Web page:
7. Drink plenty of water
Water is an essential nutrient that allows your body to function well. It regulates body temperature, protects joints, carries oxygen and nutrients to cells, rids organs of toxins and hydrates skin. Drinking plenty of water can also improve mood, sharpen mental acuity and promote weight loss.
According to current recommendations, women should drink 9 cups (2.2 litres) of water daily and men, 12 cups (3 litres). If you exercise, you need to drink more to replace the water lost in sweat.
All beverages, with the exception of alcoholic beverages (which dehydrate), are used to meet daily water needs. In addition to plain water, milk, vegetable drinks, fruit juices, coffee and tea can hydrate the body.
8. Limit alcohol consumption
Although moderate alcohol consumption – one drink a day in women and two a day in men – is thought to be protective against heart disease, it can also carry risks. Even small amounts of alcohol can increase the risk of certain cancers. Alcohol can also disrupt sleep and promote weight gain.
If they drink alcohol, men should limit themselves to two drinks per day and women to one. One drink is equivalent to 341 mL (12 oz) of regular beer, 142 mL (5 oz) of wine or 43 mL (1.5 oz) of 40% spirits.
9. Consider taking a vitamin and mineral supplement
To stay healthy, the best strategy is to eat a wide variety of nutrient-dense foods. However, supplements cannot replace healthy foods, which provide countless disease-fighting compounds. However, some people may benefit for one reason or another from bolstering their diet with a daily vitamin and mineral supplement.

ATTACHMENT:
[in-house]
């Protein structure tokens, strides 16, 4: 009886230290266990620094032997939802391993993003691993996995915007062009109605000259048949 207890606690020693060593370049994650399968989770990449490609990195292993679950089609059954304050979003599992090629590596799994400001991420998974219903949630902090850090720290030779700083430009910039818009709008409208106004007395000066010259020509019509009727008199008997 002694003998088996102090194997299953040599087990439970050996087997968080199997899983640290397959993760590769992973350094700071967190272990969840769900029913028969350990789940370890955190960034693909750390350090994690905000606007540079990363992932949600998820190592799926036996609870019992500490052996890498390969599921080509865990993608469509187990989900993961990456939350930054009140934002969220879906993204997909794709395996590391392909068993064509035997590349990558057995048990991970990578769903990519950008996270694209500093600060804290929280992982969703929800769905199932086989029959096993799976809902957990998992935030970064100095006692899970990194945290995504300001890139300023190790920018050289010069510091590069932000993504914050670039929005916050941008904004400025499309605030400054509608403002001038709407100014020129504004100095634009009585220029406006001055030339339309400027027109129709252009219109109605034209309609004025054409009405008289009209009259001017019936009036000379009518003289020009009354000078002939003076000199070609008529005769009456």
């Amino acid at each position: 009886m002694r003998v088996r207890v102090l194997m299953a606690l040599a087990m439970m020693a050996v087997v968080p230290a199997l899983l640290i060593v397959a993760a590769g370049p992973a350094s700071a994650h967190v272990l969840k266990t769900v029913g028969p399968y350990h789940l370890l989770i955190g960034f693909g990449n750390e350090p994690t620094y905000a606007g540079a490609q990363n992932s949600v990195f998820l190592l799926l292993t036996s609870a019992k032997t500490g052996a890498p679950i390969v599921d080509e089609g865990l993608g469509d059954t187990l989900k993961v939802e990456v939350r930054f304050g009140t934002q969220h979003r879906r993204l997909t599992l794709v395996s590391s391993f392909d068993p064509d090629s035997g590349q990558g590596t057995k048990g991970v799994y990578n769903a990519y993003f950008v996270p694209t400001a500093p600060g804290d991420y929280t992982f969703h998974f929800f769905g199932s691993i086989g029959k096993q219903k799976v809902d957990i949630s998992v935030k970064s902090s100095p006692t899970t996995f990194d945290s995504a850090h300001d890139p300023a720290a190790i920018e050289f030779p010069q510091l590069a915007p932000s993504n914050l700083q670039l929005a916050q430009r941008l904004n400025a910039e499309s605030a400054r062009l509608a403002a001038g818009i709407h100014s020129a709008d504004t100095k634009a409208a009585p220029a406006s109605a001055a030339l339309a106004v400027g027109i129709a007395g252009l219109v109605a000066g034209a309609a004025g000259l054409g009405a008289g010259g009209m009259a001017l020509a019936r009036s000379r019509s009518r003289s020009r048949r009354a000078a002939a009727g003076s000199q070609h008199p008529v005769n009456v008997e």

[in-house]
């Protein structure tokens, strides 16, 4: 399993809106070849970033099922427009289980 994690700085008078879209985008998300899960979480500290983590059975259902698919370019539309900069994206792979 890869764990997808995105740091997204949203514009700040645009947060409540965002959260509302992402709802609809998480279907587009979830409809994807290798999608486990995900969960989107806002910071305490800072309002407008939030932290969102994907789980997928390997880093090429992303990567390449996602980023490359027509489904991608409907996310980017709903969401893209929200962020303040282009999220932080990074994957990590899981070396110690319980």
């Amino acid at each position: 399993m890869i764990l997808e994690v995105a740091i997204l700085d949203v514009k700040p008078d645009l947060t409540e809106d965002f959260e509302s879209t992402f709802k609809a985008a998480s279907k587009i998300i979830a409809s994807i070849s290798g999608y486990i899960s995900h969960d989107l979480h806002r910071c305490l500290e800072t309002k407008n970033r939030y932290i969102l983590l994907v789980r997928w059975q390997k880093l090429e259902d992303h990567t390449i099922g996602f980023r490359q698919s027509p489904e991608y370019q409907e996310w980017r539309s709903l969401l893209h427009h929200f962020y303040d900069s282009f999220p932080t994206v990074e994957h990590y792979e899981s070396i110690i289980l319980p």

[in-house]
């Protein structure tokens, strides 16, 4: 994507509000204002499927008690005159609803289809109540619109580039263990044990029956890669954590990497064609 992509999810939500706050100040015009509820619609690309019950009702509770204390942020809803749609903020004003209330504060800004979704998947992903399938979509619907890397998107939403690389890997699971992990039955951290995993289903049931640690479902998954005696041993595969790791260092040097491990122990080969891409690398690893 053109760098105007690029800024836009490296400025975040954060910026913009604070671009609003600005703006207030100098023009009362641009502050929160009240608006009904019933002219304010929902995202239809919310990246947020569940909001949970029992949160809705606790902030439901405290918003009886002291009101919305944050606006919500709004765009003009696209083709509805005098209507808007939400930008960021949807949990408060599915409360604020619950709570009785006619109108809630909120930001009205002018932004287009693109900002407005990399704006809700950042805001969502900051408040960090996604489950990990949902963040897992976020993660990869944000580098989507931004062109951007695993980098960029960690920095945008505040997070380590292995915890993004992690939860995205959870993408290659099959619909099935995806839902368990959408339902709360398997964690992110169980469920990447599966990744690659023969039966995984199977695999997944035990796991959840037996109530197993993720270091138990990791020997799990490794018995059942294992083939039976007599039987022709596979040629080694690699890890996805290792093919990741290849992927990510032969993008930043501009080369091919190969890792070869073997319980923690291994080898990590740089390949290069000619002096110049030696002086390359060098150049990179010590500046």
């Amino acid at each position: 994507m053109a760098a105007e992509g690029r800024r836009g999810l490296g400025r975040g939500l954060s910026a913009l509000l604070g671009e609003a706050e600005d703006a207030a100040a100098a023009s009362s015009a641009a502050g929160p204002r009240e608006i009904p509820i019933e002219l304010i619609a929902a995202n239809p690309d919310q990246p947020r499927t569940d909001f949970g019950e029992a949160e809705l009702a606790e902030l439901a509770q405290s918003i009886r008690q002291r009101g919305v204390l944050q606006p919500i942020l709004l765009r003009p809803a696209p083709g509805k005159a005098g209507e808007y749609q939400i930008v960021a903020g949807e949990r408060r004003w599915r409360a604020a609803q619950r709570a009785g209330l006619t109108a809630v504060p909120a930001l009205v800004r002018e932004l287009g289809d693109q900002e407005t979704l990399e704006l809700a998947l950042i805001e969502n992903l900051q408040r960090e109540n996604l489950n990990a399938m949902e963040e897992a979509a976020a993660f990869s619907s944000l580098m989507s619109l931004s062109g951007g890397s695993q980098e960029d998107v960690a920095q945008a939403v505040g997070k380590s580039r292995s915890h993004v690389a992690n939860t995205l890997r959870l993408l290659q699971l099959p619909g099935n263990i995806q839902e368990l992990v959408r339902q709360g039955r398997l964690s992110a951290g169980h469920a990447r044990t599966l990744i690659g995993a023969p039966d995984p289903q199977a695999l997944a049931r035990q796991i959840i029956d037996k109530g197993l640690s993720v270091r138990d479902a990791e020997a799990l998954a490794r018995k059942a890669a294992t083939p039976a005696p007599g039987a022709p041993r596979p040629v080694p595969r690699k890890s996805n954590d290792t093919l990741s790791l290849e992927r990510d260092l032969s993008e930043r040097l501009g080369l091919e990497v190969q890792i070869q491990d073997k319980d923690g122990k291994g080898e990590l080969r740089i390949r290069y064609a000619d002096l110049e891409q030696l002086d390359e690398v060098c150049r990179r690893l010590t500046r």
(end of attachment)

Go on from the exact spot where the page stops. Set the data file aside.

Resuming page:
In some cases, it may be difficult to meet daily nutrient requirements through food alone. Stress, work demands, and lack of time and energy can be barriers to healthy eating. Taking a daily supplement ensures that the recommended intake of most vitamins and minerals is met.
This is especially true for menstruating women with higher iron needs and for people on calorie-restricted diets. Women of childbearing age – especially those trying to get pregnant – need to make sure they meet their folic acid needs to prevent birth defects such as spina bifida. Additionally, adults over the age of 50 are recommended to take a vitamin B 12 supplement or consume it in fortified foods, as the ability to digest this vitamin from food decreases with age.
If you think you might benefit from taking a vitamin and mineral supplement, talk to your dietitian or doctor so they can advise you on which product is best for you. If you take medication, ask about possible interactions between the medication and the supplements .
10. Maintain a healthy weight
To be healthy, it is essential to maintain a healthy weight. By maintaining a healthy weight, you’re less likely to get heart disease, type 2 diabetes, and certain cancers. Excess fat in the abdomen also increases inflammation.
If you are overweight, the best formula to adopt to lose it is to combine a good diet and physical exercise. Start implementing the healthy eating strategies listed earlier.
If possible, engage in moderate physical activity for 30 minutes almost every day. This may include brisk walking, biking or dancing, playing tennis or doing other sports. Regular exercise will not only help you lose weight, but also keep it off.
If you’re having trouble controlling your weight, see a registered dietitian who can design an eating plan that fits your lifestyle, food preferences and health needs.